Here is a quick-and-easy guide to finding a good doctor.  Some doctors know more about BRCA than others….try to find an oncology center that has experience with BRCA, and other high-risk mutation.  Many treatment programs have a genetic counselor on staff.  If not, there is a service called Informed DNA that can connect you with a genetic counselor from anywhere!!

Also understand that some mutations – or ‘variants’ –  in your genes are completely harmless.  There could be changes in your DNA that show up on a genetic test that actually don’t increase your risk of cancer.  This is why genetic counseling is so important!!  There are also variants where we don’t yet have enough data to know whether the change in your DNA is harmful or benign.  Before making any big decisions about risk reducing surgeries, make sure you talk to a certified genetic counselor who has training to interpret your results.  Unfortunately primary care doctors, oncologists, breast surgeons, and plastic surgeons do not have the right training to know whether or not your variant is harmful.  You don’t want to make a big mistake by moving forward with surgery without consulting with the right experts!!


Step 3:  Make informed decisions.

 It’s homework time!!  I recommend FORCE to find out the latest information about the options above.

This is the tough part.  And for each and every woman the plan is a very personal decision.  You must be at peace with your own choices on your own timeline.  This is also the point at which I recommend arming yourself with information about BRCA.  Here are the options I was given when I first tested positive:

  1. Close Surveillance.  Breast surveillance typically includes regular mammograms and MRI’s, every 6 months.  Ovarian surveillance typically includes sonograms and a CA-125 blood test every 6 months.  (PS – I went the surveillance route for 6 years before I decided to move forward with a prophylactic bilateral mastectomy).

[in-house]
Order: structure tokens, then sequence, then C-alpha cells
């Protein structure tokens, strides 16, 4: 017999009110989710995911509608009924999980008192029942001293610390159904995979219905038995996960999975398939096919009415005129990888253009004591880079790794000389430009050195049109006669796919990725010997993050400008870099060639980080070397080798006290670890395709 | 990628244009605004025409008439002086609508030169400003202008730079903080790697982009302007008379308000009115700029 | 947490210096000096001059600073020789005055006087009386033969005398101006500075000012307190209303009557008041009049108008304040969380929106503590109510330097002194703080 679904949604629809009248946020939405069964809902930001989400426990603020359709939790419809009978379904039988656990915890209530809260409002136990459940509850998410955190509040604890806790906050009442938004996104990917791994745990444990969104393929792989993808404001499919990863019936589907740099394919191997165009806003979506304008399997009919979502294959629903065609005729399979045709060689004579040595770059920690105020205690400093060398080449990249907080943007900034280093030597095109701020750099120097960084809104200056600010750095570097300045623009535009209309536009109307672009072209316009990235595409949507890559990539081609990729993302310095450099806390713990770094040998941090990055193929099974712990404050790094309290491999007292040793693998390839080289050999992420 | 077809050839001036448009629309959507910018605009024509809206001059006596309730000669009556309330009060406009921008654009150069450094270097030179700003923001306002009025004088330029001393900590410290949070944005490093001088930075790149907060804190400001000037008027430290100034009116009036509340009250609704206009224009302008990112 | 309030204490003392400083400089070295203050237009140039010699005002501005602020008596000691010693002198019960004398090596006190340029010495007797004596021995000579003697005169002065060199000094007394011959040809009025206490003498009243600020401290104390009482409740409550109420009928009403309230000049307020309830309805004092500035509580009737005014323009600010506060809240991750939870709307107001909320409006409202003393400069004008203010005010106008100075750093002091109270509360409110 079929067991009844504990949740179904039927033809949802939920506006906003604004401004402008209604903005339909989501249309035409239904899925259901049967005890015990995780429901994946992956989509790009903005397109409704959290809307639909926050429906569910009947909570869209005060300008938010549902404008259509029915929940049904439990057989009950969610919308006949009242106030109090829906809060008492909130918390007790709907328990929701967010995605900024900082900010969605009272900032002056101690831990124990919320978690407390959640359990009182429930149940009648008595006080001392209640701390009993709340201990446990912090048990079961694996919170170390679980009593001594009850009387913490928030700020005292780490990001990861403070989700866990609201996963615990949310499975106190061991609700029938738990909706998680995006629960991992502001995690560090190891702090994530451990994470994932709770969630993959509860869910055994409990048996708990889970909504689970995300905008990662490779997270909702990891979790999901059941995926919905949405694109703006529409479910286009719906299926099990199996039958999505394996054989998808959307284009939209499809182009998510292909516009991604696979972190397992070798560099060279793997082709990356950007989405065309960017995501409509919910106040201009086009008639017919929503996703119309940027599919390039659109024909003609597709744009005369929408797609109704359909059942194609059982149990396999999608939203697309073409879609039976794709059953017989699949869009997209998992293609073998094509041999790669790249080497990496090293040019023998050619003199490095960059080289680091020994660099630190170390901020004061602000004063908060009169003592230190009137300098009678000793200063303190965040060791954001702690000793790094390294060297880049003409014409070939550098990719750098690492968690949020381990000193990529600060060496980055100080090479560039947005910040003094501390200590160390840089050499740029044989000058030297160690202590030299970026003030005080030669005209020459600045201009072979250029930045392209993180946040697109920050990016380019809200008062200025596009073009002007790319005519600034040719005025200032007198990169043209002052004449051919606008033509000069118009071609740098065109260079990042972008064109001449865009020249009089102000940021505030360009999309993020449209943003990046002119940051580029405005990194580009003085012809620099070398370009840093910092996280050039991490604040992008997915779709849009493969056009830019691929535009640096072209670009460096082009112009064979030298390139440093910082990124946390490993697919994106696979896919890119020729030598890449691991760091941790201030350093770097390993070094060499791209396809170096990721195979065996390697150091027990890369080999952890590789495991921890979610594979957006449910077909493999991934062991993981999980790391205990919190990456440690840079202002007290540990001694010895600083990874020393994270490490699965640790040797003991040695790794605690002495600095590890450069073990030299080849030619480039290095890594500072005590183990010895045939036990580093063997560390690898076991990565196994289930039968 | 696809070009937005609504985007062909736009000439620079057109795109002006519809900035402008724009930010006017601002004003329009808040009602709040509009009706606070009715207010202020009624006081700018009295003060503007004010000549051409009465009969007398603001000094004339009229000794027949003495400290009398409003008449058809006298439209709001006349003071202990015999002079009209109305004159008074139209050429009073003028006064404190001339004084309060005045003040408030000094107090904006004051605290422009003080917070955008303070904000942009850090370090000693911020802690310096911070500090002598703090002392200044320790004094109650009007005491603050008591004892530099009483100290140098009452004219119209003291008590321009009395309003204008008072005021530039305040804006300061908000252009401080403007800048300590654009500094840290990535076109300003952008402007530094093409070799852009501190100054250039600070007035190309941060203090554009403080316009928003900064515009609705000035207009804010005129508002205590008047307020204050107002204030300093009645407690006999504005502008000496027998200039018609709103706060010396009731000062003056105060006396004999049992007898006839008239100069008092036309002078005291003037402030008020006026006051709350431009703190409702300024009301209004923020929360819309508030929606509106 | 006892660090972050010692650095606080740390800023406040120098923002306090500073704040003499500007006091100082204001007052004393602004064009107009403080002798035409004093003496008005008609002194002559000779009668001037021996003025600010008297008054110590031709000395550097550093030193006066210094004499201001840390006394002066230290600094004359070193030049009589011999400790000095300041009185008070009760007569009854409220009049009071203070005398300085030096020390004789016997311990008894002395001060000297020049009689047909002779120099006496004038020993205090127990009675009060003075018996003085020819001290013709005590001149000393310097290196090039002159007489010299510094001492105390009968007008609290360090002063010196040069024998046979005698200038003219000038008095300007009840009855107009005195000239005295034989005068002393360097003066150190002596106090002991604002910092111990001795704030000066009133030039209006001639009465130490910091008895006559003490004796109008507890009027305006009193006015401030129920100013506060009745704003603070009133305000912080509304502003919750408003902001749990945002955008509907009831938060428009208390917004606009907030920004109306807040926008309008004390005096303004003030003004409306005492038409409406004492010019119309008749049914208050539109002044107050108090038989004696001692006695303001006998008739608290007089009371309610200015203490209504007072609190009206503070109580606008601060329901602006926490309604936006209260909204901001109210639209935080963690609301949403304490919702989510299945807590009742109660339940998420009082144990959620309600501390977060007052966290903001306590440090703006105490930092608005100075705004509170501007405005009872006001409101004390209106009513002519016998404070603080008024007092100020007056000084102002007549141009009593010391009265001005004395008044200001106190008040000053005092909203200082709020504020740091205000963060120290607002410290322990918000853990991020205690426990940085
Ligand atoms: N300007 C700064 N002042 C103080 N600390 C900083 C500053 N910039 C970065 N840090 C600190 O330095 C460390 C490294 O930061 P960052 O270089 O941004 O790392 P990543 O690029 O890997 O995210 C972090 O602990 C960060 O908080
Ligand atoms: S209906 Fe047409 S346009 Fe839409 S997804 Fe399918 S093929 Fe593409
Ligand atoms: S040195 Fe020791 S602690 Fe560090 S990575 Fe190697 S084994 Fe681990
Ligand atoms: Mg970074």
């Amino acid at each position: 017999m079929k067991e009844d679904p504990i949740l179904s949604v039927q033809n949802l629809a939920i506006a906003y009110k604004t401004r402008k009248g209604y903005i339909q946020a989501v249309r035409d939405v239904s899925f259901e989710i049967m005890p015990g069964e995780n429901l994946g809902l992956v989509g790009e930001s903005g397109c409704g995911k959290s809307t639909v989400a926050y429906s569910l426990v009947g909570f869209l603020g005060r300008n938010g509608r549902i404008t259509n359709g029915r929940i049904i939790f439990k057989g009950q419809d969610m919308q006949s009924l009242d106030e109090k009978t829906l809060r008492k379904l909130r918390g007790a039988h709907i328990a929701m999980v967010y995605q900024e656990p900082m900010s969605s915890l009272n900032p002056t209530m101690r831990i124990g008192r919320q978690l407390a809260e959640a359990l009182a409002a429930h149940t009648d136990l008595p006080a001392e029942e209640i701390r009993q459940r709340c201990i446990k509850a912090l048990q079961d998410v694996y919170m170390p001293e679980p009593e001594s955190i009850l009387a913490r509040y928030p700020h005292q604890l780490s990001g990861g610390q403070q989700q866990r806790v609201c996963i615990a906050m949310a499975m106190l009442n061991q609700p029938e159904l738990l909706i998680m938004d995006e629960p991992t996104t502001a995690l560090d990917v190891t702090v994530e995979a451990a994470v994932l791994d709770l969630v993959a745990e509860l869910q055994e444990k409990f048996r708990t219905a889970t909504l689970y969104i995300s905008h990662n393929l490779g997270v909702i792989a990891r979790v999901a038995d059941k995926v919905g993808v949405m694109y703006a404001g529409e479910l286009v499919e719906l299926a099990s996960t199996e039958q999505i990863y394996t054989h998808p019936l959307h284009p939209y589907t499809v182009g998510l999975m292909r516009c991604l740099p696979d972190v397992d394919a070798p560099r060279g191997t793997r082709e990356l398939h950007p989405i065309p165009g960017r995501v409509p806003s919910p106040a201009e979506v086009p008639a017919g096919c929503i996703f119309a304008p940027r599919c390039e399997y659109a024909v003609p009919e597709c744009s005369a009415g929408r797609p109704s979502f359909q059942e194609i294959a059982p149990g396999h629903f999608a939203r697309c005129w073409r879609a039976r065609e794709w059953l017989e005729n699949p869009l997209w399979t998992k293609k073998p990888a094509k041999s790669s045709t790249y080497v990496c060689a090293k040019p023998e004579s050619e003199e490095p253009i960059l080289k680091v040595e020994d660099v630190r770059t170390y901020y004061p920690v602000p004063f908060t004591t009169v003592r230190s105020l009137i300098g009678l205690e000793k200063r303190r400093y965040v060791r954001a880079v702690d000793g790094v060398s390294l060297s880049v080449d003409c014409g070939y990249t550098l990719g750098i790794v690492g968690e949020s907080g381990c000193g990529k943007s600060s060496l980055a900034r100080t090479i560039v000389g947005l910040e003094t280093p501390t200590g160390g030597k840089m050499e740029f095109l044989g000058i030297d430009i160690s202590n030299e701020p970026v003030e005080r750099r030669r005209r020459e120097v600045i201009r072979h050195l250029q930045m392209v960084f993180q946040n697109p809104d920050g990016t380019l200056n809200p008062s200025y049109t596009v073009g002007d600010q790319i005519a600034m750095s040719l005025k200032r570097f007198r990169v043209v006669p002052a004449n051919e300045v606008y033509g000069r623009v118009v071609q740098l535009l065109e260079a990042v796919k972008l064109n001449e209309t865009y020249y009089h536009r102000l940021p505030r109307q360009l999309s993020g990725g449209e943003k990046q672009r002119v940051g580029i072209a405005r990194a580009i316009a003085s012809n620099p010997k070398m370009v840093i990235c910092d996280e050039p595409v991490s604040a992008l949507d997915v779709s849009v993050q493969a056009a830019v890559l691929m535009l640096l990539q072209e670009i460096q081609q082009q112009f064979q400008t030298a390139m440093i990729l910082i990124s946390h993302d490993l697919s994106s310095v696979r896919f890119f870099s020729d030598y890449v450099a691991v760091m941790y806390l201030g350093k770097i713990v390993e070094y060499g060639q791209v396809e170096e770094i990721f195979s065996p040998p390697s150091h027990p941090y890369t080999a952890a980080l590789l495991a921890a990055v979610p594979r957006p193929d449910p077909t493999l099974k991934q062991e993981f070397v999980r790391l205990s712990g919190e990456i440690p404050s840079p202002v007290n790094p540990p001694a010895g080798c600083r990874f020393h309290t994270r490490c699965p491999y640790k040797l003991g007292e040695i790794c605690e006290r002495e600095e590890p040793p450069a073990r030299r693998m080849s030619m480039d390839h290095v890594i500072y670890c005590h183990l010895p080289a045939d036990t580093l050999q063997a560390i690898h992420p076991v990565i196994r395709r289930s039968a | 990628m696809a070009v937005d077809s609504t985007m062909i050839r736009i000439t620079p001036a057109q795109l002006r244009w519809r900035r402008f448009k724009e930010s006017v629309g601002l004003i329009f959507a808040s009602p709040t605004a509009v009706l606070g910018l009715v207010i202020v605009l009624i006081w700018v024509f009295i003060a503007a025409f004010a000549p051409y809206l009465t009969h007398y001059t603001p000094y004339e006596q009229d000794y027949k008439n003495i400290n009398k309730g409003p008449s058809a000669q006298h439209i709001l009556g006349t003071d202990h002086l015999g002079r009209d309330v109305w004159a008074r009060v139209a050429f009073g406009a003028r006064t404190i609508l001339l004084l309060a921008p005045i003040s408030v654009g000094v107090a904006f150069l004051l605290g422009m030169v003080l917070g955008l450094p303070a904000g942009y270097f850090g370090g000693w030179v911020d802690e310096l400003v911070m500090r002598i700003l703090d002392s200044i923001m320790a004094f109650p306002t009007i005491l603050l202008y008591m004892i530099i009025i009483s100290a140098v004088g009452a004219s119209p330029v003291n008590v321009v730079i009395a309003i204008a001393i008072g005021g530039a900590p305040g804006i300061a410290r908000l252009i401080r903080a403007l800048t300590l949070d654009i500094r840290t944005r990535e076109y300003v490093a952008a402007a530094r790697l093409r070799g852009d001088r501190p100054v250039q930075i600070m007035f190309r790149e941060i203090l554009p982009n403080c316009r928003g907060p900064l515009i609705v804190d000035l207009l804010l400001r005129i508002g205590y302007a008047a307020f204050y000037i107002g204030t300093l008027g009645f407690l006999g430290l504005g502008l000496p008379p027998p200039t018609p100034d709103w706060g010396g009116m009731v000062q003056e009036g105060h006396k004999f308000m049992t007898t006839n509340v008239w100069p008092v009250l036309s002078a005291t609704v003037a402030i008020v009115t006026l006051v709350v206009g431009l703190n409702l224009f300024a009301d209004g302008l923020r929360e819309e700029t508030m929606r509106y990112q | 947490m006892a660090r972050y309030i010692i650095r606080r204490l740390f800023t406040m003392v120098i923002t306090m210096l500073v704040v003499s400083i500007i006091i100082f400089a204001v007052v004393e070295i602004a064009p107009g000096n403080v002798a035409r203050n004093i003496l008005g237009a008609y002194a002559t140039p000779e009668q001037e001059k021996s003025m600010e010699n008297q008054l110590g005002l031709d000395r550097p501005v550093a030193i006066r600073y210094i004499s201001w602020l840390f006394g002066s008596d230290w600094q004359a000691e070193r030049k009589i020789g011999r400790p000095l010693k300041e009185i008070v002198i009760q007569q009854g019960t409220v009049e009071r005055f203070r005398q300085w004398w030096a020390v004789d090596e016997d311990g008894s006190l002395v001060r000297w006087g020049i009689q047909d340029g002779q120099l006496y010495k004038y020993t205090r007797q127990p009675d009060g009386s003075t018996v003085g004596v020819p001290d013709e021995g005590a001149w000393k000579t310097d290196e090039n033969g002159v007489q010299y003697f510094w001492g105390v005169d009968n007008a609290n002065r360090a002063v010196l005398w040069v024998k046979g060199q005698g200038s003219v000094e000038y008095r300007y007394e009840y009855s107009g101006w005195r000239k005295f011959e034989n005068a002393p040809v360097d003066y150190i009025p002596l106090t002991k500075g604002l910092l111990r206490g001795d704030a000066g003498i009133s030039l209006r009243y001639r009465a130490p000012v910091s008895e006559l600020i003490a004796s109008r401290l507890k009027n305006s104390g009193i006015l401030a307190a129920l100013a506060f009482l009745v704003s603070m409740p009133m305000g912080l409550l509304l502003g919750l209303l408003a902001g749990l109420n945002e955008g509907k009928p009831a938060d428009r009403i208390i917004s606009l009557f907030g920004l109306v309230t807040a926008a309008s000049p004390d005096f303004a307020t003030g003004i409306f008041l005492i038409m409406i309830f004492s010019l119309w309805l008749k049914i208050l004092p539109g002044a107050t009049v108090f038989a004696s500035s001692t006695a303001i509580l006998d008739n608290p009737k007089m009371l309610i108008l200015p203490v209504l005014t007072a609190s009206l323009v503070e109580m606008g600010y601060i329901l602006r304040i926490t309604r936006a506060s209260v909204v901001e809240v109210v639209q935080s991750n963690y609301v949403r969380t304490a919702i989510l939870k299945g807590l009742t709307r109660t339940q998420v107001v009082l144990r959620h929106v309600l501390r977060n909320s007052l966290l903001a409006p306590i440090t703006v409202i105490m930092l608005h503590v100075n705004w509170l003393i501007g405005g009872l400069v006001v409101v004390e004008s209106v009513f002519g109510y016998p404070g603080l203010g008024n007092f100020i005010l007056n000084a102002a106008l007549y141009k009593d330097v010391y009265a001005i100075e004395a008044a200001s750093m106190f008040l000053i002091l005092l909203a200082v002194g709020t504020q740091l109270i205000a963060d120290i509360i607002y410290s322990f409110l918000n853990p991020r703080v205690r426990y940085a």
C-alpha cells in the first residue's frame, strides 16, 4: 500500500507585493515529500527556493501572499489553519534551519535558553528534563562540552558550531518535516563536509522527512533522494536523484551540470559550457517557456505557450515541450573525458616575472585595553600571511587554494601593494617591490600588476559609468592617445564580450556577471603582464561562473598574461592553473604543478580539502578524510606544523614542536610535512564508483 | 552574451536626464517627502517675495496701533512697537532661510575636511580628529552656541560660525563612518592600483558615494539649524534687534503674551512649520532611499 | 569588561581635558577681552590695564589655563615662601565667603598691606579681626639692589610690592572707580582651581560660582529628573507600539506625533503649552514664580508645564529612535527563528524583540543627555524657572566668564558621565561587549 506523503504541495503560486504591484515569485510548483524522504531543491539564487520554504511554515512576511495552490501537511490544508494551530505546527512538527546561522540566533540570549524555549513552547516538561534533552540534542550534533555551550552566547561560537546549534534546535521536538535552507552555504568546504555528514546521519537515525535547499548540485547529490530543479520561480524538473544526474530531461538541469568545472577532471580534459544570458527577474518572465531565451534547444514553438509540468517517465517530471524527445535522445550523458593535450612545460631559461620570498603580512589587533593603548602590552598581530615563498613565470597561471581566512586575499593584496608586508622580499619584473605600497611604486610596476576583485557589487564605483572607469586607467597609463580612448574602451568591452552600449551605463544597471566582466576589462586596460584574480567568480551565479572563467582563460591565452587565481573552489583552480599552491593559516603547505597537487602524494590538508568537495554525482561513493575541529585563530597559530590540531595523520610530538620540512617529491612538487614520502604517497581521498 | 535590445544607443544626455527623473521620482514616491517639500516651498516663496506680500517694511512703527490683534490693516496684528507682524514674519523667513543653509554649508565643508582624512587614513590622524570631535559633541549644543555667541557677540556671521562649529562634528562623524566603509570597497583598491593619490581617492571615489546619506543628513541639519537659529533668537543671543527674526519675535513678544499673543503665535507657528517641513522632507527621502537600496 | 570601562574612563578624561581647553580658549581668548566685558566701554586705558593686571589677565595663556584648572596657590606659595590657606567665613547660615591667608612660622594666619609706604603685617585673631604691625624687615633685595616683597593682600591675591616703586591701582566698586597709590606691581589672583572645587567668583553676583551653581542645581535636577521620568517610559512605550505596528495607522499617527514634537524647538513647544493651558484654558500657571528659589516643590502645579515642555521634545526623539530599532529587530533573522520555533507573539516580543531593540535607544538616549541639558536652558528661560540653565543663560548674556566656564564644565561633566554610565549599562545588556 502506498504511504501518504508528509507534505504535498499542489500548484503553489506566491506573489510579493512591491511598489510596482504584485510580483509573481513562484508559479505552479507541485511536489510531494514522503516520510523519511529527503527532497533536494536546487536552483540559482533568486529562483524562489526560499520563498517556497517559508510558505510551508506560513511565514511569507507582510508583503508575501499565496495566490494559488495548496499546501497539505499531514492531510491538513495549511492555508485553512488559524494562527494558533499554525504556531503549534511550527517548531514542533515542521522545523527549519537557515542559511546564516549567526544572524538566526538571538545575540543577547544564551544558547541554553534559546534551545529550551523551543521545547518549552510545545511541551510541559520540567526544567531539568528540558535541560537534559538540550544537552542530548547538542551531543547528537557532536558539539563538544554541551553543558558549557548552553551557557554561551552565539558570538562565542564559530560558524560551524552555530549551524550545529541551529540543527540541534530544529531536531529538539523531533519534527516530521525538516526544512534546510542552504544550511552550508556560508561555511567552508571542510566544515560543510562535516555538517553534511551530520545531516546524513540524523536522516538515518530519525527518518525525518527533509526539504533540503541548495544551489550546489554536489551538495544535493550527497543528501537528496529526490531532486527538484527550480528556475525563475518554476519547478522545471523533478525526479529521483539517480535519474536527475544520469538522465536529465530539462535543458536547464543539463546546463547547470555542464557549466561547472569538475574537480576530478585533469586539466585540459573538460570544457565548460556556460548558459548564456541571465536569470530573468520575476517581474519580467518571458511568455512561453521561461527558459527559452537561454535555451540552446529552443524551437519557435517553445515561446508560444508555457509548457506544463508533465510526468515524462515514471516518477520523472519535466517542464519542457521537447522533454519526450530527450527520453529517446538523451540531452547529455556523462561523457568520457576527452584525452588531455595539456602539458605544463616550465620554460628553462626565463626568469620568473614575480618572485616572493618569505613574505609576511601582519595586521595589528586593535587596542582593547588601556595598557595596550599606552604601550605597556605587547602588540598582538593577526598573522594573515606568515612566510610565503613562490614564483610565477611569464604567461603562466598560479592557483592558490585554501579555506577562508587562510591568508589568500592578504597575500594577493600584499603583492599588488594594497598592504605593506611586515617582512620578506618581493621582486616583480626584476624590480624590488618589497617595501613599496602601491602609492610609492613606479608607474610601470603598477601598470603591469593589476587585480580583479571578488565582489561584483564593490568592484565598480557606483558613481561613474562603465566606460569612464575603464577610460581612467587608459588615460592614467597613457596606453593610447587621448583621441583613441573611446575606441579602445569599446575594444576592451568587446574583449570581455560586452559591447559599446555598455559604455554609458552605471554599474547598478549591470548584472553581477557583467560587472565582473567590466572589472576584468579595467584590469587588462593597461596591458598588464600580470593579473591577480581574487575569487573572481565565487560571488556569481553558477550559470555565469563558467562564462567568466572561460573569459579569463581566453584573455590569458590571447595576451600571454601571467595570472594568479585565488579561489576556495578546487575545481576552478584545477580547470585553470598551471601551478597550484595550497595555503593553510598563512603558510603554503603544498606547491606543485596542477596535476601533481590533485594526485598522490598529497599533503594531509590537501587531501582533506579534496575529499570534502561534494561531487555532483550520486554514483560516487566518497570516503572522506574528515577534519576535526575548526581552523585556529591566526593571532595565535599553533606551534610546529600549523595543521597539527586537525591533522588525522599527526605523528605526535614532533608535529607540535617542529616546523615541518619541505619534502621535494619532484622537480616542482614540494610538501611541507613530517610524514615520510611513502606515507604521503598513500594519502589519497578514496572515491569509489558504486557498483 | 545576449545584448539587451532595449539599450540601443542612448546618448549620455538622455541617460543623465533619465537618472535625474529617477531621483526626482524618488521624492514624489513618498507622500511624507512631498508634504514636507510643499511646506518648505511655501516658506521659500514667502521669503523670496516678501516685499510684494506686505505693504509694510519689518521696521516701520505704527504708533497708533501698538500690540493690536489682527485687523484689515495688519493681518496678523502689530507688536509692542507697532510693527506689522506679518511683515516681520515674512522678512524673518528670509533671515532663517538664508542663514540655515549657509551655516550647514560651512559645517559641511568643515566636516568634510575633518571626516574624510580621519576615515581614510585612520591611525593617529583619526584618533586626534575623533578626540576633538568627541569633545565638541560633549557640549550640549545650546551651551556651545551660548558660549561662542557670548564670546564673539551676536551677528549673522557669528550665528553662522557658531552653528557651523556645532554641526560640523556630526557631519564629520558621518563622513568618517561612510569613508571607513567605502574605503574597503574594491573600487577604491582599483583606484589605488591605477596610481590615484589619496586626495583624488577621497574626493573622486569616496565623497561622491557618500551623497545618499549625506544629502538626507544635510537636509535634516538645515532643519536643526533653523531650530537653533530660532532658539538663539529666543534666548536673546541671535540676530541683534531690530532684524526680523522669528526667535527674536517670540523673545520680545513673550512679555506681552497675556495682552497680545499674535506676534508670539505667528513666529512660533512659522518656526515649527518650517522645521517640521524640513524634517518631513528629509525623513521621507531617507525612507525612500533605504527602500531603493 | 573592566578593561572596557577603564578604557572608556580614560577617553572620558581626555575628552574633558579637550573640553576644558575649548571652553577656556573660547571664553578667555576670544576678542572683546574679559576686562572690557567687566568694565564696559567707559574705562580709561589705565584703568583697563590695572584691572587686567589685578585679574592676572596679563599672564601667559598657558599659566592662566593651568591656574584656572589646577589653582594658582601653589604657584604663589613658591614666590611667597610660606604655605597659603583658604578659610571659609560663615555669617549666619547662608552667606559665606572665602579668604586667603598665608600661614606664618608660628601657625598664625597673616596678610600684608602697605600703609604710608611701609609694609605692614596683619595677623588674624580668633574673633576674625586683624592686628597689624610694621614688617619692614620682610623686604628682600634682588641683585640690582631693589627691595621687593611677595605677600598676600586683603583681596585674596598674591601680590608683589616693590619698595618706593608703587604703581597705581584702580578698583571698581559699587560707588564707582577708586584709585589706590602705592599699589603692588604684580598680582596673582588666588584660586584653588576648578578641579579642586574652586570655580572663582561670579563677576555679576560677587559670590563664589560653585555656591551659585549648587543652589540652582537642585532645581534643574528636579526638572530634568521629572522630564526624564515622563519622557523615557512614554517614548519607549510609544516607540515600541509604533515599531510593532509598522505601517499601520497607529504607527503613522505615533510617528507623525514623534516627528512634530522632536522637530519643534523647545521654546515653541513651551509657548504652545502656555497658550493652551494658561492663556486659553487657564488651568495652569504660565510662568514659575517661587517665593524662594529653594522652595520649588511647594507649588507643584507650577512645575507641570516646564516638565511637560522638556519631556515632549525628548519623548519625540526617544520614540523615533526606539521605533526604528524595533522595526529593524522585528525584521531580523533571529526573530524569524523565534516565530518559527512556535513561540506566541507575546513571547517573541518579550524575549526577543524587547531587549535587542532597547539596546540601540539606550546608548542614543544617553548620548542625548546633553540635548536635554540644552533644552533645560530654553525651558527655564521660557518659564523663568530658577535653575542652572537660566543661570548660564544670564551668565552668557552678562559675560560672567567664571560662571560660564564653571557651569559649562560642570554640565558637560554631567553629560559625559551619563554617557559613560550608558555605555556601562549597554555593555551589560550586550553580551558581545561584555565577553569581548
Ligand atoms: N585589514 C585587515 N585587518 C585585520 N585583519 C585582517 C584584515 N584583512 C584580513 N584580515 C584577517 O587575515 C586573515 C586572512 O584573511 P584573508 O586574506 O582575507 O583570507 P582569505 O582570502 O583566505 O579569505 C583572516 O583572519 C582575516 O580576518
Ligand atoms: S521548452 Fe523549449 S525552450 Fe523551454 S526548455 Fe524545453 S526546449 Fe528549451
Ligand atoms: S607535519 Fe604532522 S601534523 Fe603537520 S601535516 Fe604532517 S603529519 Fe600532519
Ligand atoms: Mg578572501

2. Prophylactic Surgery.  Many women choose this option to reduce their risk.  Prophylactic Mastectomy and Oophorectomy procedures come with a whole range of options.
  3. Chemoprevention.  This option includes taking Tamoxofin and other drugs, which are also used in the treatment of breast cancer.
  4. Lifestyle Changes.  Eat your vegetables.  Do some yoga.  Manage stress.  These things are easier said than done, right?  Right!  This option should be combined with any and all of the above.

These days ‘high risk’ includes so much more than a BRCA positive diagnosis.  There are many genes associated with cancer risk, and mutations we haven’t discovered yet.  But you may face an uphill battle to get the right information.  Not all doctors are well trained in how to deal with BRCA patients.  YOU are responsible for educating yourself, and being your own advocate.

Give yourself some time to think, and take time to step away from it all.  Take care of yourself, and know that you are going to be just fine.  You are not defined by your genes.  You are still the same person, you just know something more that yourself didn’t know before, and this gives you the power to make medically informed decisions about your health.

DISCLAIMER:  I’m not a doctor – just hoping to point you in the right direction if you are feeling lost!!